The World's Most Extraordinary Club / Fourth Sunday after the Epiphany

Sunday, February 2, 2020
Rev. Donald P. Beaumont

Matthew 5:1-12

Blessed are….

When you were a kid, did you ever create or become a part of an exclusive club? Only you and your best friends could be in the club, and everyone else was an outsider. You got to make the rules, the club name, the secret handshake. And you got to decide who you let into the club and who you kept out. It gave you a feeling of real power.

When I was around nine years old, my brother and I started a secret club. We made these elaborate plans for the club, and every day we told our other two brothers they couldn’t join.

Finally, my younger brother broke down and begged us to join our secret club. And then he said the magic words, “I’ll do anything to join!” I was waiting to hear those words. So, I walked him to top of the stairs and said, if you think you’re brave enough to join our secret club, you have to jump down these stairs. Then we’ll know you have the courage to be one of us. You can guess what happened. He jumped and broke his ankle. We learned three lessons that day: those in “the club” are often reluctant to let others in. If they do let you join, most times it’ll be painful. And most importantly we found out our younger brother was fearless.

That’s a tough learning experience for a kid. We all want to be part of a club, don’t we? There’s no worse feeling than being on the outside looking in. We live in a world of exclusive clubs.

There’s a club in a foreign country that’s so exclusive that it takes up to 15 years to become a member. A current member must die or resign before they’ll let anyone new join. It’s called the most exclusive private club in the English-speaking world. Its membership is made up strictly of royalty, billionaires and celebrities.

There are some clubs out there that just won’t accept us as members. There are some doors we can’t pass through because we don’t have the right connections, or money, or status.

In Jesus’ day, many people thought of the kingdom of God was like that. Only certain people could “pay the price” of admission. Only certain people had the right connections to get in. For example, your family heritage could open the door to the kingdom of God. If you were born a child of Abraham, a member of the nation of Israel, then the doors were open for you. You were one of God’s chosen.

Another way to open the doors to God’s kingdom, or so it was thought, was to keep the laws of Moses. The laws passed down through Moses were established to help the nation of Israel honor God and live as a holy people. But over the centuries, those basic laws grew into a collection of 613 rigid rules for righteous living. These intricate rules were for such normal tasks as eating, working, playing and for worship, etc. 613 of them. But who could possibly keep all these rules? Even a Pharisee named Paul confessing himself to being righteous said he couldn’t. If keeping those 613 laws is what it takes to be part of the kingdom of God, Paul said, then nobody qualifies. It’s a club with no members, for all have sinned and fallen short of the glory of God. (Romans 3:23).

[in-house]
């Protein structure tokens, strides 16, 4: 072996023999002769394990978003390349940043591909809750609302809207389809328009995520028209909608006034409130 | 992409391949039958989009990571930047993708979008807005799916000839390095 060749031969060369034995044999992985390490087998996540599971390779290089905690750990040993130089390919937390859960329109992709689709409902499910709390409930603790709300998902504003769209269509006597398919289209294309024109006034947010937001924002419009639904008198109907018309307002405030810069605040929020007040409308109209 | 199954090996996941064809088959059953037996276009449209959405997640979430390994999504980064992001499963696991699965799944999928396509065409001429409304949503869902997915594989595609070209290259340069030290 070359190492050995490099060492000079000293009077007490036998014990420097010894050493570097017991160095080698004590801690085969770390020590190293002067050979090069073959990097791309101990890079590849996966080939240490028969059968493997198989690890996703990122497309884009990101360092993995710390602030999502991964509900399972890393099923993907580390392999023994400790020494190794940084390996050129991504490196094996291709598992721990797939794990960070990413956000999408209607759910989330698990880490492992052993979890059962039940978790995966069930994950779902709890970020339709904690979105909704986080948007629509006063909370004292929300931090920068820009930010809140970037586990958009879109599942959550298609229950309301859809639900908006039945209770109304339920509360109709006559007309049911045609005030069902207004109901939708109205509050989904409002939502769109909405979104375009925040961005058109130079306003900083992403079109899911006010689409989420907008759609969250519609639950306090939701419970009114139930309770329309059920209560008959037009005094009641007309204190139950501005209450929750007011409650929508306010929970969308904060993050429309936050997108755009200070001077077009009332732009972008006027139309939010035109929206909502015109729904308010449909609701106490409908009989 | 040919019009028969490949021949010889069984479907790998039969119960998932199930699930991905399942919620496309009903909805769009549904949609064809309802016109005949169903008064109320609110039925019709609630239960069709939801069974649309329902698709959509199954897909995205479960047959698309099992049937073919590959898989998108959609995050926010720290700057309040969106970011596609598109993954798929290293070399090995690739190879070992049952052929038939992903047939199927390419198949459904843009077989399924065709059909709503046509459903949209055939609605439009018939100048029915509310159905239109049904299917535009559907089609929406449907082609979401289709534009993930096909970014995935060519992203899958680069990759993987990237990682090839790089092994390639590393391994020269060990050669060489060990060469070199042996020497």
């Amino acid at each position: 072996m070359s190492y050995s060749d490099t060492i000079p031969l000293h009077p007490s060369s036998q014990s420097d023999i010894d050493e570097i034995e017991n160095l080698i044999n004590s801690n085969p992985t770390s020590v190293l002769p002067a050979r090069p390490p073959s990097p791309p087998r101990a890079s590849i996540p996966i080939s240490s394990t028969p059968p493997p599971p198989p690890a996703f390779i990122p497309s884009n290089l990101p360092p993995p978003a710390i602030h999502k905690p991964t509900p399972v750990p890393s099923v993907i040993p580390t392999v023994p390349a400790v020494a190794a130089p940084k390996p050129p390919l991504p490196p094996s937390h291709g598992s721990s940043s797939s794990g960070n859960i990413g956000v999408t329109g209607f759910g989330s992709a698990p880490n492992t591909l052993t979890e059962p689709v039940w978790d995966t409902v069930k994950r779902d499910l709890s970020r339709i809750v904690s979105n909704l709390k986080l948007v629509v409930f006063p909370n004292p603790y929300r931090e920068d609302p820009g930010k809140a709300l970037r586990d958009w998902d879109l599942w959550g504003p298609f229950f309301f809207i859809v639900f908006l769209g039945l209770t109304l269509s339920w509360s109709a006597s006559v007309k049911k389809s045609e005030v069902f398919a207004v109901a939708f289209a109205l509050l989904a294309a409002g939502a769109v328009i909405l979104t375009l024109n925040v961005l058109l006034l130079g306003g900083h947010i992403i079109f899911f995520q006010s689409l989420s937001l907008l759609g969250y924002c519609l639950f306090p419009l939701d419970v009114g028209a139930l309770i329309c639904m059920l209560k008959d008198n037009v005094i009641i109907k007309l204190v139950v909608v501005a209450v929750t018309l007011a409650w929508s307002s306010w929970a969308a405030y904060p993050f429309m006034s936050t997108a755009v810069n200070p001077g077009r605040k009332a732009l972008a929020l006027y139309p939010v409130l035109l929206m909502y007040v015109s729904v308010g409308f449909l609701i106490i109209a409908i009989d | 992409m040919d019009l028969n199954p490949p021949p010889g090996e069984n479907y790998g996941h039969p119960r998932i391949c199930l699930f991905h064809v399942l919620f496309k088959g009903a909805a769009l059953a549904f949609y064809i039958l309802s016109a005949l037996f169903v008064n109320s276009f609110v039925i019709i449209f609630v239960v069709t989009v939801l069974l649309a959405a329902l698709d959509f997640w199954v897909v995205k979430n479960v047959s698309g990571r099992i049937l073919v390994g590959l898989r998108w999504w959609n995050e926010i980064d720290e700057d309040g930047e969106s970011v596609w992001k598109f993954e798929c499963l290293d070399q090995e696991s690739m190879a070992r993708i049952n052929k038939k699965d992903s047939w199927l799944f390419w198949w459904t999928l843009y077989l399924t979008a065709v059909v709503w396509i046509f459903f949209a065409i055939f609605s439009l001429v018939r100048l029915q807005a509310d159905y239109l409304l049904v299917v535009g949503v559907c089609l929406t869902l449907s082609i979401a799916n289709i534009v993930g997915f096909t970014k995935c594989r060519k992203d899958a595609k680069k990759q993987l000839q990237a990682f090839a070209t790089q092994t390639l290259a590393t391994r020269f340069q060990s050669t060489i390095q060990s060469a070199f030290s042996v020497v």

Certainly, such an exclusive club wasn’t the kind of club that Jesus intended. He wanted a club in which everyone could belong. And here’s where it becomes the most extraordinary club ever conceived. Matthew 5 Jesus lists the qualifications for this club. He called members of this club “blessed.” Let’s see if we qualify.

Blessed are the poor in spirit, for theirs is the kingdom of heaven. Blessed are those who mourn, for they will be comforted. Blessed are the meek, for they will inherit the earth. Blessed are those who hunger and thirst for righteousness, for they will be filled. Blessed are the merciful, for they will be shown mercy. Blessed are the pure in heart, for they will see God. Blessed are the peacemakers, for they will be called the children of God. Blessed are those who are persecuted because of righteousness, for theirs is the kingdom of heaven.

Blessed are you when people insult you, persecute you and falsely say all kinds of evil against you, because of Me. Rejoice and be glad, because great is your reward in heaven, for in the same way they persecuted the prophets who were before you.

I know what some of your thinking: who’d want to belong to a club like that? Poor in spirit, mourners, the meek, maybe we could live with being merciful and a few of us could qualify as pure in heart. So, what kind of club would this be?

It’s the most extraordinary club ever conceived, for it turns the rules of every other club upside down. Let me suggest some things Jesus may have been saying to us about this club we call the kingdom of God.

First: if you don’t have anything to offer to God, the kingdom of heaven is open for you. Think about that for a moment. If you have nothing to offer God.

There are some people who think that God’s lucky to have us on His side. If you think you can buy your way into heaven with your good works or with your family connections, or even with your religious piety, forget it. You’re only flattering yourself.